Standards and best practices have not yet been formed, leading decision-makers to seek guidance wherever possible. Though data-driven business models are still evolving and somewhat unproven, research suggests that IT capabilities positively influence firm performance [ 25 ].

More specific to our line of inquiry, a recent study found that organizations that claim to have achieved a competitive advantage through their data analytic capabilities are over two times more likely to substantially outperform their industry peers [ 26 ]. This same study determined that top performing firms were twice as likely to use insights gleaned from big data analytics to guide day-to-day operations and twice as likely to use analytics to guide future strategies.

Such findings would suggest that firms might take different approaches to their big data strategies and seek value through different means and ends [ 27 ]. Many, likely most, firms in the new digital economy are currently focused on solving traditional problems in traditional markets with new and creative solutions using big data analytics.

These firms are seeking innovations to improve day-to-day decision-making, drawing technology resources out of a centralized IT department and distributing them throughout other value chain functions [ 28 ]. Marketing, procurement, inventory management, operations, and customer service operate more efficiently and effectively through various product and process innovations, all driven by information generated by big data investments.

As an example, retail companies are utilizing digitized marketing analytics to deliver more effective advertising, incremental product improvements, and increasing rates of customer acquisition and retention. Similar improvements are being made in nearly every industry. Scholarly works, practitioner manuscripts, and private sector whitepapers describe an evolving competitive landscape and would also suggest that another subset of firms has emerged [ 11 , 27 , 29 , 30 ]. These organizations have adopted a data-driven, information-centric focus that subsumes all aspects and decisions for their firm, including measuring how successful certain projects are beyond profitability.

Such emphasis has allowed these firms to build extraordinary data stocks and data flows. Access to inordinate amounts of data increases opportunities for learning, transforming new knowledge and ideas into fresh opportunities for exploration, often outside traditional markets. These learning organizations build ecosystems with constantly increasing data flows, developing advanced technical and analytic capabilities and tools along the way, which can be leveraged as they compete with traditional competitors and diversify into new markets.

As major corporations, hedge funds, and entrepreneurs are struggling with the emergence of big data, academicians continue working to understand its role in business, the inputs and outputs of big data, and how big data projects are best executed.

While active research streams have developed in the information systems e. Most contributions to date have been through consulting white papers e. Hence, there is a need for strategy scholars to develop theoretical approaches to better comprehend how big data is shaping strategic decision making and at the core of novel business models that challenge traditional strategic conceptualizations.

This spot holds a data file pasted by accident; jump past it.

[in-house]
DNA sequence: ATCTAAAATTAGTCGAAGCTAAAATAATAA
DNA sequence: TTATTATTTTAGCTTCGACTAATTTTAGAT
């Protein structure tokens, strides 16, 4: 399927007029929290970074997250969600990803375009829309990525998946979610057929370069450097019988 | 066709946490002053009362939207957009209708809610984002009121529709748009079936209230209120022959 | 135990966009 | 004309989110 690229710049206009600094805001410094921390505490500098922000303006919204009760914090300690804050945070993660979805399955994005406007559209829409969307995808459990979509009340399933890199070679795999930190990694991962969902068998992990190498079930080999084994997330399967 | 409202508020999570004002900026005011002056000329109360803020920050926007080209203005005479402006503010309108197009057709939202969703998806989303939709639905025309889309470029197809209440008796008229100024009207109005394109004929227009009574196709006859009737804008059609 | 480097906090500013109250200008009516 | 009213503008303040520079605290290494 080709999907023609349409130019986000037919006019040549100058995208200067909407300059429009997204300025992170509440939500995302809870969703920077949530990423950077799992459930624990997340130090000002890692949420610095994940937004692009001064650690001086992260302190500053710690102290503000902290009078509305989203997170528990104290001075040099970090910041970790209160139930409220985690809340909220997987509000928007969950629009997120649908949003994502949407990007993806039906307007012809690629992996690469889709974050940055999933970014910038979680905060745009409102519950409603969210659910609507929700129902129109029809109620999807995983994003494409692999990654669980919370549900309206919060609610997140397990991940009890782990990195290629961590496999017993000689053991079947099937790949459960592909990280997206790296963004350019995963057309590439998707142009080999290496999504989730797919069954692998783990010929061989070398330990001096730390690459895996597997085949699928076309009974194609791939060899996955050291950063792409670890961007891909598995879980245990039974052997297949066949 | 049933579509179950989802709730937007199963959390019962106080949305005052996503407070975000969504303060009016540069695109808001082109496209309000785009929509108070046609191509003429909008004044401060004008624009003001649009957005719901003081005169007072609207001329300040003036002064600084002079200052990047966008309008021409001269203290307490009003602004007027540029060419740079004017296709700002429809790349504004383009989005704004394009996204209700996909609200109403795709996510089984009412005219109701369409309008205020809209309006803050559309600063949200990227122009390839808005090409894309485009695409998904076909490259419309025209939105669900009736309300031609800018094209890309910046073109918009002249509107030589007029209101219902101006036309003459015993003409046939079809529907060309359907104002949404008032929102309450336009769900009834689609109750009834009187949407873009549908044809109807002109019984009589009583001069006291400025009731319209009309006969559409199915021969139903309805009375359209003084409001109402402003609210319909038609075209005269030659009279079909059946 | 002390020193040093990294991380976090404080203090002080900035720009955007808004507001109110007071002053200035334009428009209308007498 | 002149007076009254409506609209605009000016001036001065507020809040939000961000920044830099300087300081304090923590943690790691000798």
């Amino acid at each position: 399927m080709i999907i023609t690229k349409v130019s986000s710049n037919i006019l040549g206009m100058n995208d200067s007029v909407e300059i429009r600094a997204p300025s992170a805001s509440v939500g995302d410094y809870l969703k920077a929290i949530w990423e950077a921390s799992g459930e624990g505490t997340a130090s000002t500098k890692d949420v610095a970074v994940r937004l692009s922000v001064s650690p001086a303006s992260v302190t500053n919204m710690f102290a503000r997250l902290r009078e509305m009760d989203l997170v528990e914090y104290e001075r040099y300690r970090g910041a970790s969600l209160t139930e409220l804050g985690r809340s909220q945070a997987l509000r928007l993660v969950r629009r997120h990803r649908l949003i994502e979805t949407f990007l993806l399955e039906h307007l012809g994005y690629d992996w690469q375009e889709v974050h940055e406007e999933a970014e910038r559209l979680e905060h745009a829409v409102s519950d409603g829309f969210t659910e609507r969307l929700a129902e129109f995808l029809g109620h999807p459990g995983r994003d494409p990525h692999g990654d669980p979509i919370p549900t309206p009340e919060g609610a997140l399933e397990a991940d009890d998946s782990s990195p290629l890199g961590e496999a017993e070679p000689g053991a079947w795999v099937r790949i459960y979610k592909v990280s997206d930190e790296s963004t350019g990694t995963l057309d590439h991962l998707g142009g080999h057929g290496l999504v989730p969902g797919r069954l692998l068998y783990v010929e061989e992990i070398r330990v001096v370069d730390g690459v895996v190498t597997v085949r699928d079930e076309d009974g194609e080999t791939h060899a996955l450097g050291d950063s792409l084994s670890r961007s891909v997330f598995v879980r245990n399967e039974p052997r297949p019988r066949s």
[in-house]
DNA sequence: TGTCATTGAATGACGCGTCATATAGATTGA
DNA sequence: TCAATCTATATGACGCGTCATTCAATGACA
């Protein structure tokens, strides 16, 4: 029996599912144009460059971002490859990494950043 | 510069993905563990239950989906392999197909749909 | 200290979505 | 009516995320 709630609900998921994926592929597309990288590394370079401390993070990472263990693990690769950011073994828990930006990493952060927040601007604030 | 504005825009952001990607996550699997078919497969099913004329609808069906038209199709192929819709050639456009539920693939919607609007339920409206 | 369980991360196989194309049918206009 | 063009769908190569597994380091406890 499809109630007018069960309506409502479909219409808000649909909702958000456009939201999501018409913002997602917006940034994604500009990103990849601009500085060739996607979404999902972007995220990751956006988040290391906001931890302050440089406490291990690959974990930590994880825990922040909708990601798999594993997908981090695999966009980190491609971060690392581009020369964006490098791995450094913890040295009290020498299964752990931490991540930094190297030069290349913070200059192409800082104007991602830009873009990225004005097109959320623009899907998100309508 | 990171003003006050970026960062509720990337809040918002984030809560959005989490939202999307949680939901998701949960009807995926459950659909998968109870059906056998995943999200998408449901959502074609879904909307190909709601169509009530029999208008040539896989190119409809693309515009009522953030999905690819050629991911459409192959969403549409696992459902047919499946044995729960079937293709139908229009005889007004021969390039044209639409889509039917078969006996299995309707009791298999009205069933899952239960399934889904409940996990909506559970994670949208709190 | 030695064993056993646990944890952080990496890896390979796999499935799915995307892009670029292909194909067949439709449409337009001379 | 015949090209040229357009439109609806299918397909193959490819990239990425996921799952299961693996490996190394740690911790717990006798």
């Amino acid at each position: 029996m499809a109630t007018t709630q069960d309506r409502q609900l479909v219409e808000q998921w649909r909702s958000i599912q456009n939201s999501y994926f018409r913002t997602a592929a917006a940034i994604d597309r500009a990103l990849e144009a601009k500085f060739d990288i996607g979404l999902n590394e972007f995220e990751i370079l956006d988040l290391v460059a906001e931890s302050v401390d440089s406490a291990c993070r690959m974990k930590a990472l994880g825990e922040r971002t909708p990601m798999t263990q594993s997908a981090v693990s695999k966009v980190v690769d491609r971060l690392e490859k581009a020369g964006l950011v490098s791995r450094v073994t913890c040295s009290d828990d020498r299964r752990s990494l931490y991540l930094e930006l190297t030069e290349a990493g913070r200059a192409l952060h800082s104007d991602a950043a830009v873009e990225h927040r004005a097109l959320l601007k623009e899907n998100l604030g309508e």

Drawing upon the influential Vs of big data vernacular, we move to ground the big data phenomenon in accepted strategic management theory. Recognizing current practices by a wide variety of firms, we arrive at two long-standing theoretical lenses: RBT and organizational learning. Witnessing a vast majority of organizations employing analytics within functional areas of their firm in an effort to achieve sustainable competitive advantage, we draw upon RBT. Noting the organizational philosophies adopted by the minority of firms with truly advanced analytic capabilities, we also recognize the contributions of the organizational learning perspective.

Much of the practitioner-based literature focuses on increasing efficiency and effectiveness in existing markets, and is therefore best viewed through the lens of RBT. More compelling to RBT arguments are the ability of firms to bundle data resources with analytic capabilities and strategic decision making.

The significance of data increases immensely when combined with the dynamic capabilities of a firm that maximize its ability to extract and apply knowledge and insight from the data to the exploitation of business models [ 34 ].

Consistent with traditional tenets of RBT, mounting research into opportunities presented through big data initiatives in most every sector would seem to imply considerable value potential [ 11 ]. Market conditions exist for the buying and selling of data as well as analytical services, signaling a more definitive value [ 35 ]. Further, the proprietary nature of any data stocks or capabilities would suggest a level of rareness. Firms without similar capabilities or infrastructure might also find it extremely costly and difficult to imitate.

Finally, empirical research into the linkage between big data, IT capabilities, and firm performance e. Given the above characteristics, big data and the complementary capabilities associated with handling, analyzing, and applying massive amounts of data can serve as a means for achieving and sustaining competitive advantage. Managers at a significant number of firms are making investments in capabilities that allow them to use big data to generate deeper business insights and optimize existing processes.